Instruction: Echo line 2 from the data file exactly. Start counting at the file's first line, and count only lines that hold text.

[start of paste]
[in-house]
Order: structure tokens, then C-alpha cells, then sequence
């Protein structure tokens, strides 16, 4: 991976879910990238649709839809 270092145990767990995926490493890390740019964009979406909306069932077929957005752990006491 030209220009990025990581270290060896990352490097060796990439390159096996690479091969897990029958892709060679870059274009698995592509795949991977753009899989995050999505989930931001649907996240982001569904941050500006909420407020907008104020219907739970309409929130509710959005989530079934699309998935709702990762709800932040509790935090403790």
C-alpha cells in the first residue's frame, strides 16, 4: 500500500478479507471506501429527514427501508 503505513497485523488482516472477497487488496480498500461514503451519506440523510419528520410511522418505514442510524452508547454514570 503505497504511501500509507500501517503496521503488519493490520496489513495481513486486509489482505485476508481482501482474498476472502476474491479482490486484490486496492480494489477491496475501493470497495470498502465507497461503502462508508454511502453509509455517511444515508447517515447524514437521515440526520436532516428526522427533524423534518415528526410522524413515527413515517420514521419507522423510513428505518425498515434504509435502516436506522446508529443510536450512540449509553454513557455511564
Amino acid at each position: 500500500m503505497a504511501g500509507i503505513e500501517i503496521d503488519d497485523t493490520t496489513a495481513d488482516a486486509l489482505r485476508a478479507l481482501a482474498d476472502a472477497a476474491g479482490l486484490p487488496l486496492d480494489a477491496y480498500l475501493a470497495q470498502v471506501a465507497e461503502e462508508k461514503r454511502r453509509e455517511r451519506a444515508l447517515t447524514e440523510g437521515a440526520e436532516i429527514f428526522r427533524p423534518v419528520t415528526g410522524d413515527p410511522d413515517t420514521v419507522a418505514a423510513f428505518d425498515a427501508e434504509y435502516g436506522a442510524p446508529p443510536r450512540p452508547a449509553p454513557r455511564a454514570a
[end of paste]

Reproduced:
Order: structure tokens, then C-alpha cells, then sequence